Trump is exploiting fear and hatred in America
Published 28/01/2016 | 02:30
Is it not ironic that the odious and bombastic Donald Trump – infamous for his monosyllabic, bigoted hate-speech – has garnered sufficient popular support to be the leading presidential candidate for the party of Lincoln.
It is oft said that Americans don’t get irony, but it is actually nuance that eludes them. In contradistinction, Hilary Clinton’s evocation of the “better angels of our nature” in the service of coalition-building, may have the righteous verisimilitude to be appealing.
Trump is the product of the morally bankrupt American socio-economic system, which rewards the most Machiavellian as so-called winners at the expense of social cohesion and a shared humanity.
Trump and his fellow Republicans jostle for pre-eminence on how best to seal the borders in order to prevent another San Bernardino massacre, where regrettably 14 citizens were slaughtered, while obfuscating and obstructing gun control that might mitigate some of the 15,000 gun-related homicides annually in the US.
These same republicans continue to prevaricate about discredited trickle-down economics and to advocate tax breaks for the highest earners, despite egregious income inequality, where wealth concentration in the top 1pc exceeds that of the entire lower 90pc.
Republicans also seek to repeal or eviscerate what they derisively refer to as Obamacare – affordable healthcare for 45 million of America’s most vulnerable citizens – and petulantly persist with gridlock in Washington until the White House is restored to its rightful heirs, the Grand Old Party.
Most worryingly, Trump’s exaggerated facial expressions and body posturing are reminiscent of another dangerous and chest-thumping buffoon, namely Benito Mussolini, ‘Il Duce’. And like all megalomaniacs, Trump exploits fear and hatred in furtherance of self-promotion and aggrandisement, without the slightest moral qualm as to the consequences to supporter and citizen alike.
Trump’s principle republican rival and would-be alternative, Senator Ted Cruz, has vowed to “carpet bomb” and see if “sand can glow in the dark”, and thus offers scant solace.
One shudders at the scenario, that while indulging in bellicose remonstrations with Vladimir Putin, and with his hand on the button, the self-deluded Donald would be apt to espouse Adolf’s view that “if the war is lost, the people will also be lost and it is not necessary to worry about their needs for elemental survival.”
Raymond E Healy
Fine Gael – it’s how you say it
And so E-A-R-L-Y spring is nigh upon us. In the meantime, might so many of our politicians, professional Radio/TV broadcasters, pundits, academics et al please, please learn how to pronounce the word ‘Gael’, as in ‘Fine Gael’. The word more correctly closely rhymes with (the non-word) ‘gwale’ rather than ‘gale’.
The aforementioned luminaries might lend an ear to the voices of people like Joe Higgins TD, newscaster Eileen Dunne or political correspondent David Davin-Power. But still the Irish word continues to be confused with the English word (meaning lots of wind!) by such eminent Gaelgóirí, as not just the ‘Feena Fawl’ (cringe) leader of the opposition, but even by the very leader of the Fine Gael party itself – An Taoiseach.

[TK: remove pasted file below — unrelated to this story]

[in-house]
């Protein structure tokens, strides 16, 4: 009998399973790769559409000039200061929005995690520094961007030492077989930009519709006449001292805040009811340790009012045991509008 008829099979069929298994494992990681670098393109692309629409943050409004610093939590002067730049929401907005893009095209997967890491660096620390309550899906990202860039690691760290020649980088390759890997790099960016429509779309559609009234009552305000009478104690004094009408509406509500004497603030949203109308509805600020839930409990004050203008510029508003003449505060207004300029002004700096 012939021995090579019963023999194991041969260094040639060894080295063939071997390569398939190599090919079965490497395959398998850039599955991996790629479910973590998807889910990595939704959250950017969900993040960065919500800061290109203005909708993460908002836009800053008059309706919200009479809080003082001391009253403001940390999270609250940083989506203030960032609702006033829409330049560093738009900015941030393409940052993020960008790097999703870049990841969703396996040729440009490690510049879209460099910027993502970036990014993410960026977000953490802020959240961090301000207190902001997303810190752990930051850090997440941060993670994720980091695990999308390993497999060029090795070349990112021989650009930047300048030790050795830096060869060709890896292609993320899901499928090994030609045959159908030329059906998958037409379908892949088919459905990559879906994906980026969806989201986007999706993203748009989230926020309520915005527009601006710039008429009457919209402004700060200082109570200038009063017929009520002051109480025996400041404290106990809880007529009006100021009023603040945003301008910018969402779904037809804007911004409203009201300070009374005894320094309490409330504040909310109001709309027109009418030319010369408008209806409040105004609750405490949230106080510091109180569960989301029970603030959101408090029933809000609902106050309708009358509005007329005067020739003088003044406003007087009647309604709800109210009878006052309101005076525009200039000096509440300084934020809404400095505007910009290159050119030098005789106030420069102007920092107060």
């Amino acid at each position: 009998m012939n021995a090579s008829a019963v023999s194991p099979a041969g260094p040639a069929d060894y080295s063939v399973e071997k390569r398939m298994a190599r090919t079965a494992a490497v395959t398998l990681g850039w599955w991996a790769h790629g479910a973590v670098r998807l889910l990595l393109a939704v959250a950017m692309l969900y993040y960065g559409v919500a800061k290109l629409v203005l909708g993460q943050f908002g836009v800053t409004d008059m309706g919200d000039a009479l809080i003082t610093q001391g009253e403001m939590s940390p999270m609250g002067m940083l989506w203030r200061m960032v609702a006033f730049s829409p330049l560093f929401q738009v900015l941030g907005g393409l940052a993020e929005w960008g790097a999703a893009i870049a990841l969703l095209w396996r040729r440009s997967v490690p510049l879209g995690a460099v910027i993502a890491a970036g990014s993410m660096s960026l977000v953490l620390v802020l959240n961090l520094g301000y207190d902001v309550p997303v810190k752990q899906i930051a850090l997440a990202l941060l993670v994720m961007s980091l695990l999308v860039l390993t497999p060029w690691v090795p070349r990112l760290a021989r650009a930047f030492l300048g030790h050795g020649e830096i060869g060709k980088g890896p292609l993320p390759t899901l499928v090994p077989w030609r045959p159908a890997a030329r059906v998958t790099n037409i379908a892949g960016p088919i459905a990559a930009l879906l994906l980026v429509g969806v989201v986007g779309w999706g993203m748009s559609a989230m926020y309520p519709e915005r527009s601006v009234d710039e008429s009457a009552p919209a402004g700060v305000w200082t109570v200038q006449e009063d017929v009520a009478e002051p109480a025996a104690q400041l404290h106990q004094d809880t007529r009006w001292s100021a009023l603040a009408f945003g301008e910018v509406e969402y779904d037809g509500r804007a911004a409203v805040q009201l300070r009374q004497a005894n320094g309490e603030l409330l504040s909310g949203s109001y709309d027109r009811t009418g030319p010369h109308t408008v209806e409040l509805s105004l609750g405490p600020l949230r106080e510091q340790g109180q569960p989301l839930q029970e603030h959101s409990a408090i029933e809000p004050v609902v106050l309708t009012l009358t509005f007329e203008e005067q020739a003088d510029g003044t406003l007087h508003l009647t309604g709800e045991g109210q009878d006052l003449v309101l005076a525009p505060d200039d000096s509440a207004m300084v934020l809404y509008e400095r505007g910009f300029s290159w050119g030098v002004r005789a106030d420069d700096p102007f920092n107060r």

Crosshaven, Co Cork
Rob the poor – pay the rich
One wonders how the leaders of the 1916 Rising would react to the Irish Government capitulating to a threat from Brussels to rob the poor to pay the rich.
Alcohol and A&E numbers
Perhaps the approaching alcohol-free Good Friday would be opportune for the A&E departments of all hospitals in the State to compare the workload with the previous 51 Fridays in the year.
Considering three people die each day due to the effects of alcohol, the results could lead to the banning of alcohol on the remaining 364 days – if only to provide more beds and funding for a cash-starved health service.
Late, Late Show’s lambs
The appearance of a sheep and her newborn lambs on the ‘Late Late Show’ last Friday night has generated much controversy. Sadly, as is usually the case when animal welfare is discussed, much of the coverage on mainstream and social media has turned into the facile ‘urban versus rural’ debate.
You wouldn’t need to be an animal behaviourist to know that the last place these lambs should have been last Friday night was a hot, brightly lit TV studio in
Dublin 4. If the animals’ welfare had been considered at all, then surely their use to demonstrate this machine could have been filmed on the farm and then subsequently discussed on the show.
While I fully appreciate the upset and concern expressed by many people for those animals, the harsh reality is that pinning lambs in this device is nowhere near the most abusive husbandry technique routinely employed by farmers who farm extensively. And that’s not to mention the systematic abuse inherent in the intensive farming systems used to produce pig meat, chicken meat and eggs.
I can but imagine the uproar if the ‘Late Late Show’ were to broadcast footage of an intensive pig farm where thousands of pigs are crammed into small pens for their short, pathetic lives and where farrowing sows spend their entire lives confined in tiny crates unable to turn around lest they crush their piglets. Or the huge broiler sheds containing tens of thousands of chickens who never see the light of day or are able to fulfil any of their basic behavioural needs. Or a slaughter house where the terror of the animals lined up waiting to be killed is palpable.
The Irish Animal Welfare Forum would dearly love such footage to be broadcast on a prime-time TV show such as the ‘Late Late’. People who eat meat need to realise that its production entails suffering on a massive scale. There simply is no sugar-coating this reality.
Irish Animal Welfare Forum